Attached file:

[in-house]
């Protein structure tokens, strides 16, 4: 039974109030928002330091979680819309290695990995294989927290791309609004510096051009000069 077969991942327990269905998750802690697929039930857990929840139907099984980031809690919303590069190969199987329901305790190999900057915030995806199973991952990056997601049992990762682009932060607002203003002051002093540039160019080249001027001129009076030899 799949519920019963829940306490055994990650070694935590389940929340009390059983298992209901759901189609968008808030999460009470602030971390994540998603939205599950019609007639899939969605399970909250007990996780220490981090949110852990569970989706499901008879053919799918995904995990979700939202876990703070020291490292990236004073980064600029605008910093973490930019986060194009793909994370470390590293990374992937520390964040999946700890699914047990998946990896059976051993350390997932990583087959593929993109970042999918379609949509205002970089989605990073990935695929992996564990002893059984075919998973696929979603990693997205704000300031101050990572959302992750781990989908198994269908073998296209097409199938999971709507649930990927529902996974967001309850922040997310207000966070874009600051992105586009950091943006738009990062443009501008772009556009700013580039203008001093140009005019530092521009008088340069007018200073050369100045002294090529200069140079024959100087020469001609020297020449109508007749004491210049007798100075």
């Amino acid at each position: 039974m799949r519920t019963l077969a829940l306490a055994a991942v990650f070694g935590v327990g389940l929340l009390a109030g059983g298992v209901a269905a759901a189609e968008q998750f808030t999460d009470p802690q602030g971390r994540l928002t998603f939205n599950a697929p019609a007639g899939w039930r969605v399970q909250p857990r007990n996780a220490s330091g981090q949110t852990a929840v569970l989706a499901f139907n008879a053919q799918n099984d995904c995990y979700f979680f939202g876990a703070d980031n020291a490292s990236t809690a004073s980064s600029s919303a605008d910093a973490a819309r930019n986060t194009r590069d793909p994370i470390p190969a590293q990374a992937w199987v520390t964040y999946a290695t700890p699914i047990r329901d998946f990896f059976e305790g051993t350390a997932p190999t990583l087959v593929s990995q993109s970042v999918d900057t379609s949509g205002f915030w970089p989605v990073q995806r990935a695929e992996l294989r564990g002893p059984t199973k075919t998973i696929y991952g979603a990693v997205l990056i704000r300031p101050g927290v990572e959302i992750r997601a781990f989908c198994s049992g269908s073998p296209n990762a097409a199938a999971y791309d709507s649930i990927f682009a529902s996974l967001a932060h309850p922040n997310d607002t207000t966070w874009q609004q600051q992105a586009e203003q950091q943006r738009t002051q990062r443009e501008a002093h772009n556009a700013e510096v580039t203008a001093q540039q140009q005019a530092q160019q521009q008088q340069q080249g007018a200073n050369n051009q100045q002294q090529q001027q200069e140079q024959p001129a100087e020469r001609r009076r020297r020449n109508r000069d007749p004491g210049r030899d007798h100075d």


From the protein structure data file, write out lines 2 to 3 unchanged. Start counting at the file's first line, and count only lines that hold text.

């Protein structure tokens, strides 16, 4: 039974109030928002330091979680819309290695990995294989927290791309609004510096051009000069 077969991942327990269905998750802690697929039930857990929840139907099984980031809690919303590069190969199987329901305790190999900057915030995806199973991952990056997601049992990762682009932060607002203003002051002093540039160019080249001027001129009076030899 799949519920019963829940306490055994990650070694935590389940929340009390059983298992209901759901189609968008808030999460009470602030971390994540998603939205599950019609007639899939969605399970909250007990996780220490981090949110852990569970989706499901008879053919799918995904995990979700939202876990703070020291490292990236004073980064600029605008910093973490930019986060194009793909994370470390590293990374992937520390964040999946700890699914047990998946990896059976051993350390997932990583087959593929993109970042999918379609949509205002970089989605990073990935695929992996564990002893059984075919998973696929979603990693997205704000300031101050990572959302992750781990989908198994269908073998296209097409199938999971709507649930990927529902996974967001309850922040997310207000966070874009600051992105586009950091943006738009990062443009501008772009556009700013580039203008001093140009005019530092521009008088340069007018200073050369100045002294090529200069140079024959100087020469001609020297020449109508007749004491210049007798100075």
């Amino acid at each position: 039974m799949r519920t019963l077969a829940l306490a055994a991942v990650f070694g935590v327990g389940l929340l009390a109030g059983g298992v209901a269905a759901a189609e968008q998750f808030t999460d009470p802690q602030g971390r994540l928002t998603f939205n599950a697929p019609a007639g899939w039930r969605v399970q909250p857990r007990n996780a220490s330091g981090q949110t852990a929840v569970l989706a499901f139907n008879a053919q799918n099984d995904c995990y979700f979680f939202g876990a703070d980031n020291a490292s990236t809690a004073s980064s600029s919303a605008d910093a973490a819309r930019n986060t194009r590069d793909p994370i470390p190969a590293q990374a992937w199987v520390t964040y999946a290695t700890p699914i047990r329901d998946f990896f059976e305790g051993t350390a997932p190999t990583l087959v593929s990995q993109s970042v999918d900057t379609s949509g205002f915030w970089p989605v990073q995806r990935a695929e992996l294989r564990g002893p059984t199973k075919t998973i696929y991952g979603a990693v997205l990056i704000r300031p101050g927290v990572e959302i992750r997601a781990f989908c198994s049992g269908s073998p296209n990762a097409a199938a999971y791309d709507s649930i990927f682009a529902s996974l967001a932060h309850p922040n997310d607002t207000t966070w874009q609004q600051q992105a586009e203003q950091q943006r738009t002051q990062r443009e501008a002093h772009n556009a700013e510096v580039t203008a001093q540039q140009q005019a530092q160019q521009q008088q340069q080249g007018a200073n050369n051009q100045q002294q090529q001027q200069e140079q024959p001129a100087e020469r001609r009076r020297r020449n109508r000069d007749p004491g210049r030899d007798h100075d």